The majority of investors who bought homes at auction last month intend to hold onto them as a source of rental income, according to a report from real estate marketplace Auction.com.
Out of all the investors surveyed by the company in November, 50.5 percent said they're going to rent out their properties, while 46.6 percent plan to flip them to another buyer. The preference toward renting was more evident among one-time purchasers, 72.2 percent of whom said they plan to rent out the auctioned home (compared to 50.4 percent of respondents who identified as full-time "real estate investors" and 36.8 percent of those working on behalf of another investor).
Isolating online buyers, Auction.com found a preference in the group toward renting rather than flipping, though responses differed by region: Renting was easily was preferred choice for properties in the Midwest and South, barely edged out flipping in the West, and was less popular than flipping in the Northeast.
While online buyers showed a leaning toward renting, investors bidding at live events were more interested in flipping the properties, with that strategy being the clear choice in the majority of markets where Auction.com is active. Only Texas, Tennessee, and Georgia bucked that trend.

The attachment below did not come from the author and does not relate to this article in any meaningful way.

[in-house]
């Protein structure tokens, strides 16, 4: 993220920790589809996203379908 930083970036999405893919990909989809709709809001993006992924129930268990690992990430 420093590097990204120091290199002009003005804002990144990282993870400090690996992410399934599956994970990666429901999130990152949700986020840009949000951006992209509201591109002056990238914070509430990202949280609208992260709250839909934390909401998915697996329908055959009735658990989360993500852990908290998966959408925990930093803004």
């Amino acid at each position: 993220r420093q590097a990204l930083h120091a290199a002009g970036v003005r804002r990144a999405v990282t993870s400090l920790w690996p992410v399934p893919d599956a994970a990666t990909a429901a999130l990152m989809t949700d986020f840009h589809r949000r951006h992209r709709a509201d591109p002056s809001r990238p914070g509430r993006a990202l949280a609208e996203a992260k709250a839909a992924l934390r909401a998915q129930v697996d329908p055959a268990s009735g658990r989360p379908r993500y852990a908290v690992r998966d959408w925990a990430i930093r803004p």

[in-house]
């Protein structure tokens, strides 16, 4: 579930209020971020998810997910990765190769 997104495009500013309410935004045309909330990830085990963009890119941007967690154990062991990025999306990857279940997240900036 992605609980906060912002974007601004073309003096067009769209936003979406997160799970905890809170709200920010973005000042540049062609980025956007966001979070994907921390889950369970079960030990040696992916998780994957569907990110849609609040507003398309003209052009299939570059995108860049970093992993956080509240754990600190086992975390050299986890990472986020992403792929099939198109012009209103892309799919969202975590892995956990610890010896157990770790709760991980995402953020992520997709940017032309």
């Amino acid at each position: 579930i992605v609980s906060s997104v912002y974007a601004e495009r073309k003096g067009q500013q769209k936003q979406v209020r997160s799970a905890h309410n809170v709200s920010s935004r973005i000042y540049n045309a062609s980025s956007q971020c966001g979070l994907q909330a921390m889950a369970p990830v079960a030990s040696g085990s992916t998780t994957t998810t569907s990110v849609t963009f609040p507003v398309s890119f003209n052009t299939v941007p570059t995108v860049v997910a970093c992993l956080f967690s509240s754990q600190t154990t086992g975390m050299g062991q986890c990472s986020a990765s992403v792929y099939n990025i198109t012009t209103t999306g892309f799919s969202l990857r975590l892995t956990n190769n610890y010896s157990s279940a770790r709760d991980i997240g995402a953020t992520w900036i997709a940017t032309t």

"Real estate investors appear more likely to flip a property in those regions where home values are higher," said Rick Sharga, EVP at Auction.com. "Higher prices can translate to a faster and potentially more significant short-term return on investment. The hold and rent strategy seems most popular in markets where home prices are lower, allowing investors to charge a more competitive monthly rental rate and still produce reasonable returns over an extended period of time."
Flipping was also the strategy of choice among investors purchasing multiple properties per year, being favored by 52.8 percent of smaller-scale investors bidding online and 60 percent of institutional investors (those who buy 50 or more homes annually).
For live event bidders, there was slightly more room for the rental crowd, though flipping was still the more popular choice, preferred by 49.8 percent of smaller firms and 55.4 percent of institutional investors.